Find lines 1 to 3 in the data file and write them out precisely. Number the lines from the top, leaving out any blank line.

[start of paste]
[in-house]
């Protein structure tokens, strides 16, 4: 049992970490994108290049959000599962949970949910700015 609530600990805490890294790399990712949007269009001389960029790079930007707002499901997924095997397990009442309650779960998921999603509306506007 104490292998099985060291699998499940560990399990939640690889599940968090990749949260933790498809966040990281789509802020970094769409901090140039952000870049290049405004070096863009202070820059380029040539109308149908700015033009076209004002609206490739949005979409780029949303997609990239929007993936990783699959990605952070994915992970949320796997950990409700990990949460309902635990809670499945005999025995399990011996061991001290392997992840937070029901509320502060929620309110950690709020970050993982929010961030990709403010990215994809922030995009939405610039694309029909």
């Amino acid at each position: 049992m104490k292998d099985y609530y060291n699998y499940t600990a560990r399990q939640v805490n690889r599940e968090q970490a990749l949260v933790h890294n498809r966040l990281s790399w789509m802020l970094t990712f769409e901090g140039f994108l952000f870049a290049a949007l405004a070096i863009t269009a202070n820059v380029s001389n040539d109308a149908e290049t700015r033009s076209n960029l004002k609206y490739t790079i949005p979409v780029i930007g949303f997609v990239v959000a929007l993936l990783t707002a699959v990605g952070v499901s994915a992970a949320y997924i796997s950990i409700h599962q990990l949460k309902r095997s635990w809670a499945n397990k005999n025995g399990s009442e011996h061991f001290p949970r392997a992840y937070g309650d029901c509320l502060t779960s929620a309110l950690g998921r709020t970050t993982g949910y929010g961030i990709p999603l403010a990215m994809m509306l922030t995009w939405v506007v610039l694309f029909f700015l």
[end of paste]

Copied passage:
[in-house]
């Protein structure tokens, strides 16, 4: 049992970490994108290049959000599962949970949910700015 609530600990805490890294790399990712949007269009001389960029790079930007707002499901997924095997397990009442309650779960998921999603509306506007 104490292998099985060291699998499940560990399990939640690889599940968090990749949260933790498809966040990281789509802020970094769409901090140039952000870049290049405004070096863009202070820059380029040539109308149908700015033009076209004002609206490739949005979409780029949303997609990239929007993936990783699959990605952070994915992970949320796997950990409700990990949460309902635990809670499945005999025995399990011996061991001290392997992840937070029901509320502060929620309110950690709020970050993982929010961030990709403010990215994809922030995009939405610039694309029909």
């Amino acid at each position: 049992m104490k292998d099985y609530y060291n699998y499940t600990a560990r399990q939640v805490n690889r599940e968090q970490a990749l949260v933790h890294n498809r966040l990281s790399w789509m802020l970094t990712f769409e901090g140039f994108l952000f870049a290049a949007l405004a070096i863009t269009a202070n820059v380029s001389n040539d109308a149908e290049t700015r033009s076209n960029l004002k609206y490739t790079i949005p979409v780029i930007g949303f997609v990239v959000a929007l993936l990783t707002a699959v990605g952070v499901s994915a992970a949320y997924i796997s950990i409700h599962q990990l949460k309902r095997s635990w809670a499945n397990k005999n025995g399990s009442e011996h061991f001290p949970r392997a992840y937070g309650d029901c509320l502060t779960s929620a309110l950690g998921r709020t970050t993982g949910y929010g961030i990709p999603l403010a990215m994809m509306l922030t995009w939405v506007v610039l694309f029909f700015l």